Let’s get Local: More on the Water Cycle

Where our water comes from, how much of it is not actually frozen in ice caps or in saltwater oceans, how water drains into watersheds, and more about how water works! | April 13, 2020

Online Lesson: All About the Water Cycle

Many of us don’t give a thought about where our water comes from and where it goes. Water is all around us, and every living thing needs it to survive. This includes humans, plants, and animals!

Even though about 71% of the Earth’s surface is covered in water, it is still a finite resource. That is because 97% of the water around us is saltwater and only 3% of all water on Earth is freshwater.

Of the freshwater, about 69% of it is locked up in glaciers and ice caps, about 30% of it is underground, and 1% is on the surface including lakes, streams, rivers, etc.

Due to some of the freshwater being polluted or too hard to extract, less than 1% is available for consumption. That leaves only a small amount of freshwater that is available for use, so it is crucial to learn about water conservation and the ways to keep the water clean.

This video demonstrates the above in a visual representation.

The water that is available is found in watersheds (The land area, or catchment, that contributes water to a specific water body. All the rain or snow that falls within this area flows to the water bodies as surface runoff, in tributary streams, or as groundwater) in our environment. A watershed consists of many things. Mountains collect water and bring it to rivers and lakes, then through cities, and finally down to the bays and oceans.
All water is recycled through the water cycle where it moves between different states (gas, liquid, vapor) and throughout the planet’s surface and atmosphere. That means that the water used today has been recycled, and could have been the same water that dinosaurs drank!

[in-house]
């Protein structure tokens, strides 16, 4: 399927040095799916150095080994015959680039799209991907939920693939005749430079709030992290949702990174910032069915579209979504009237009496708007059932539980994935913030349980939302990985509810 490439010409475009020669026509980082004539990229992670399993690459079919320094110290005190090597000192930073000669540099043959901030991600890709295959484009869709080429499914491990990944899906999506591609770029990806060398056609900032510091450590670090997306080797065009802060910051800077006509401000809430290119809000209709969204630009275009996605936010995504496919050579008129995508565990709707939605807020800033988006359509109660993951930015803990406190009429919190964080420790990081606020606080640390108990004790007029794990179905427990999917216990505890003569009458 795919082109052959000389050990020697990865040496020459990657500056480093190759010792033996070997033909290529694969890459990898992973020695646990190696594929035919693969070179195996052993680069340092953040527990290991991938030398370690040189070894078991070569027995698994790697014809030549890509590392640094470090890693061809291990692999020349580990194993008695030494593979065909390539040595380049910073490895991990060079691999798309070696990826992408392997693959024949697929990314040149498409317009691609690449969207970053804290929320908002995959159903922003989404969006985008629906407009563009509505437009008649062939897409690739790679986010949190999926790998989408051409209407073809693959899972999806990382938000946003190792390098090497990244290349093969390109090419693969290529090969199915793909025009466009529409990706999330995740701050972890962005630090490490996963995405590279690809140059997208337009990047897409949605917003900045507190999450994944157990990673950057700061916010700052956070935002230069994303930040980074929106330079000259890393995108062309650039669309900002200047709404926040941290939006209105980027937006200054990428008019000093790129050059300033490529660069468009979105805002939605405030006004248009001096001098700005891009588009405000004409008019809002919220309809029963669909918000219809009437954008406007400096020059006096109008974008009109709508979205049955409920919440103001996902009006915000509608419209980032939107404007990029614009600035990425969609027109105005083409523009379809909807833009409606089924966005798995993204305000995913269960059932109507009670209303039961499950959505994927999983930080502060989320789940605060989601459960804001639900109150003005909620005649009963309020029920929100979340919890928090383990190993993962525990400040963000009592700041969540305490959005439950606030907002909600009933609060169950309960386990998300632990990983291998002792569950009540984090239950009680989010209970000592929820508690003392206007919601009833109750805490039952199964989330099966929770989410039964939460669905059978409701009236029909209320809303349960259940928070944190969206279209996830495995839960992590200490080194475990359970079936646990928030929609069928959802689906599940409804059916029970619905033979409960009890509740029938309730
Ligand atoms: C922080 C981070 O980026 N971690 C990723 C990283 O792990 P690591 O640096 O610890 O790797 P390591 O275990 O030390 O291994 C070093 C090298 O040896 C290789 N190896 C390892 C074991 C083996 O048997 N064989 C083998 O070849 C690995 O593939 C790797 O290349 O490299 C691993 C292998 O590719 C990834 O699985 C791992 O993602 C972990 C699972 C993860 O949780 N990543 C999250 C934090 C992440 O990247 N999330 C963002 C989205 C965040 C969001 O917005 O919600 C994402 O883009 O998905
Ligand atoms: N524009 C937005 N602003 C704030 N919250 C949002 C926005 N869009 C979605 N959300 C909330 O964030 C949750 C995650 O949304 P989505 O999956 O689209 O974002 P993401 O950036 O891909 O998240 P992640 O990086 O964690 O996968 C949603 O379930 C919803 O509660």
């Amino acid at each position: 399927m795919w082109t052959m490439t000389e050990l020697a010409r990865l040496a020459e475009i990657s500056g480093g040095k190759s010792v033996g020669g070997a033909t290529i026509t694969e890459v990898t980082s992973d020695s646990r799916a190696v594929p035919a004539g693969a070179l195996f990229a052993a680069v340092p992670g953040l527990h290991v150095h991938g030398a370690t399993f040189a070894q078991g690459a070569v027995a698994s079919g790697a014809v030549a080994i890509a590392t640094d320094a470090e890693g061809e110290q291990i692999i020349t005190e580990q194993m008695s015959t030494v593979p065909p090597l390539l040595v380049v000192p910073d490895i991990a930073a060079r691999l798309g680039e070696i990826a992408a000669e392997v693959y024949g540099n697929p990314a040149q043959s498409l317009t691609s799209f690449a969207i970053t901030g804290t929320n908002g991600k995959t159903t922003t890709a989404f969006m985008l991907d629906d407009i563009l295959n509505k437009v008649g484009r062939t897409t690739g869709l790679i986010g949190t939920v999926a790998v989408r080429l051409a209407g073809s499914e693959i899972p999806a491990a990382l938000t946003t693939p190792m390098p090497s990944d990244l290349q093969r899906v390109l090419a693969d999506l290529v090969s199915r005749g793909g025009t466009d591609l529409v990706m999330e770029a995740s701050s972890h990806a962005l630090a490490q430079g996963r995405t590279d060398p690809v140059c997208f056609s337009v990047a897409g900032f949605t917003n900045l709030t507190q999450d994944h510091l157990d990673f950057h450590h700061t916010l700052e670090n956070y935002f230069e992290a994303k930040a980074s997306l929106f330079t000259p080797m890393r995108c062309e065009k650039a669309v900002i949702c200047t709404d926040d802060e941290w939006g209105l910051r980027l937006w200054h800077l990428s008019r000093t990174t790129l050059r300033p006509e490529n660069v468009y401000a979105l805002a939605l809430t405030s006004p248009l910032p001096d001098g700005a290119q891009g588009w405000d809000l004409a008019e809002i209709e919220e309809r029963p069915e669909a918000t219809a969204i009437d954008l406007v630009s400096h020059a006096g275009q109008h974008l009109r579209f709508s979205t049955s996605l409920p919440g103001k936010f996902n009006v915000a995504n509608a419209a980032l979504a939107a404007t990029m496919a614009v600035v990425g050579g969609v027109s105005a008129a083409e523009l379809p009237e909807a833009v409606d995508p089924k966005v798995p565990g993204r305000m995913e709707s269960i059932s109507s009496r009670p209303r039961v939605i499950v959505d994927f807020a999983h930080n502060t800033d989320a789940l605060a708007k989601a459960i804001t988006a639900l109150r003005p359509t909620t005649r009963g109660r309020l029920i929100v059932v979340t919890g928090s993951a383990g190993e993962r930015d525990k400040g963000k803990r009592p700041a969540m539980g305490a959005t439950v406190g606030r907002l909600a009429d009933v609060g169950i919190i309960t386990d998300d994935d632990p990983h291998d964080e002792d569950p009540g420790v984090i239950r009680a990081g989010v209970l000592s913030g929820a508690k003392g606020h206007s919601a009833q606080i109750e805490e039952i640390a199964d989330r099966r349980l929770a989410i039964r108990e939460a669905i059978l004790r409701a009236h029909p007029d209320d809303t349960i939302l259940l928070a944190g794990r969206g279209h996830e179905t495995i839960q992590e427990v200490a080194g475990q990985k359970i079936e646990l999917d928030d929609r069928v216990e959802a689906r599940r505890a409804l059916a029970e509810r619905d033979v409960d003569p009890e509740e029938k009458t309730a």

For most of Bellingham, the drinking water for about 100,000 residents comes from Lake Whatcom. Water flows to Lake Whatcom from two main sources: rainwater in the Lake Whatcom watershed and water from the Deming Glacier. Once the water is treated at the water treatment plant, and is then used, it flows to the wastewater treatment plant where it is cleaned again, then put into Bellingham Bay through a series of pipelines. Below are the steps water takes to get to the treatment plant where it will be filtered and clean for us to use:

  1. Rainwater falls into the Lake Whatcom watershed and water from the Deming Glacier on Mt.Baker flows to the Middle Fork of the Nooksack River and is seasonally diverted into Lake Whatcom through a tunnel under Bowman Mountain.
  2. The city then withdraws water from Basin 2 in Lake Whatcom through a 1200-foot wooden pipeline and sends it to the screen house located at Whatcom Falls Park. At the screen house, the large debris and fish are removed, and then chlorine gets added.
  3. After the water travels through the screen house, a pipeline conveys the water to the Water Treatment Plant, also located near Whatcom Falls Park.
  4. At the Water Treatment Plant, the water is sent through different pipes, and goes through different stages to ensure the water is clean for us to drink and use. You can read about these steps in more detail on the City of Bellingham’s site.
  5. After the water is clean, it goes through more pipes and eventually to the pipes connected to your home.
Conserve

There are many ways that we can conserve or save water at home and at school. Some examples include:

  • Turning off the faucet when brushing your teeth or washing your face
  • Taking shorter showers
  • Capturing rainwater in a rain barrel to then use to water your plants
  • Giving your unused water to your pets or plants
  • Only washing FULL loads of laundry or dishes
  • Check for leaks

Can you think of some?

 

Back to the full lesson

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